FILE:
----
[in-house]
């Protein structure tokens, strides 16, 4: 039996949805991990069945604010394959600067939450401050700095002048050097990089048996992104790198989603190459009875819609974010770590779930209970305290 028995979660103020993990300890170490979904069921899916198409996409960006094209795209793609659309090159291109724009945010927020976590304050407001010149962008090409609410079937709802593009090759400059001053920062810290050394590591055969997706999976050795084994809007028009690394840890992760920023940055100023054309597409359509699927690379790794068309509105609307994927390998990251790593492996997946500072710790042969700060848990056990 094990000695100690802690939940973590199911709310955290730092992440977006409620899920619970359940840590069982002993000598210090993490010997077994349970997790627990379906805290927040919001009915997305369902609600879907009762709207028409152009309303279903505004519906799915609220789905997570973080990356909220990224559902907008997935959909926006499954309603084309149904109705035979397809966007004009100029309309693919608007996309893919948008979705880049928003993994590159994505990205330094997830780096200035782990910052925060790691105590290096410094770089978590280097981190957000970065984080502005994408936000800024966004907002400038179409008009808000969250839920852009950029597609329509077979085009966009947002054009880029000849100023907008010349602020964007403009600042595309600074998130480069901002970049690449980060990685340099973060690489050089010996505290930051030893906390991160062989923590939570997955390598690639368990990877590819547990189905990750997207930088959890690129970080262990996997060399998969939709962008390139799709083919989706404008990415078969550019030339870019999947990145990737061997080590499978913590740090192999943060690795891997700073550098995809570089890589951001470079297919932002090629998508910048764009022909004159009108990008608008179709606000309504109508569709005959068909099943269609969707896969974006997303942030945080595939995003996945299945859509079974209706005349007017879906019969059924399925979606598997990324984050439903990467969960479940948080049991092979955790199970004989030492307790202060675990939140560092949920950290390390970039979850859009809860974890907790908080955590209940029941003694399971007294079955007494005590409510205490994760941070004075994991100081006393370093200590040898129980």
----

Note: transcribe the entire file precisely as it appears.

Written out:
[in-house]
């Protein structure tokens, strides 16, 4: 039996949805991990069945604010394959600067939450401050700095002048050097990089048996992104790198989603190459009875819609974010770590779930209970305290 028995979660103020993990300890170490979904069921899916198409996409960006094209795209793609659309090159291109724009945010927020976590304050407001010149962008090409609410079937709802593009090759400059001053920062810290050394590591055969997706999976050795084994809007028009690394840890992760920023940055100023054309597409359509699927690379790794068309509105609307994927390998990251790593492996997946500072710790042969700060848990056990 094990000695100690802690939940973590199911709310955290730092992440977006409620899920619970359940840590069982002993000598210090993490010997077994349970997790627990379906805290927040919001009915997305369902609600879907009762709207028409152009309303279903505004519906799915609220789905997570973080990356909220990224559902907008997935959909926006499954309603084309149904109705035979397809966007004009100029309309693919608007996309893919948008979705880049928003993994590159994505990205330094997830780096200035782990910052925060790691105590290096410094770089978590280097981190957000970065984080502005994408936000800024966004907002400038179409008009808000969250839920852009950029597609329509077979085009966009947002054009880029000849100023907008010349602020964007403009600042595309600074998130480069901002970049690449980060990685340099973060690489050089010996505290930051030893906390991160062989923590939570997955390598690639368990990877590819547990189905990750997207930088959890690129970080262990996997060399998969939709962008390139799709083919989706404008990415078969550019030339870019999947990145990737061997080590499978913590740090192999943060690795891997700073550098995809570089890589951001470079297919932002090629998508910048764009022909004159009108990008608008179709606000309504109508569709005959068909099943269609969707896969974006997303942030945080595939995003996945299945859509079974209706005349007017879906019969059924399925979606598997990324984050439903990467969960479940948080049991092979955790199970004989030492307790202060675990939140560092949920950290390390970039979850859009809860974890907790908080955590209940029941003694399971007294079955007494005590409510205490994760941070004075994991100081006393370093200590040898129980």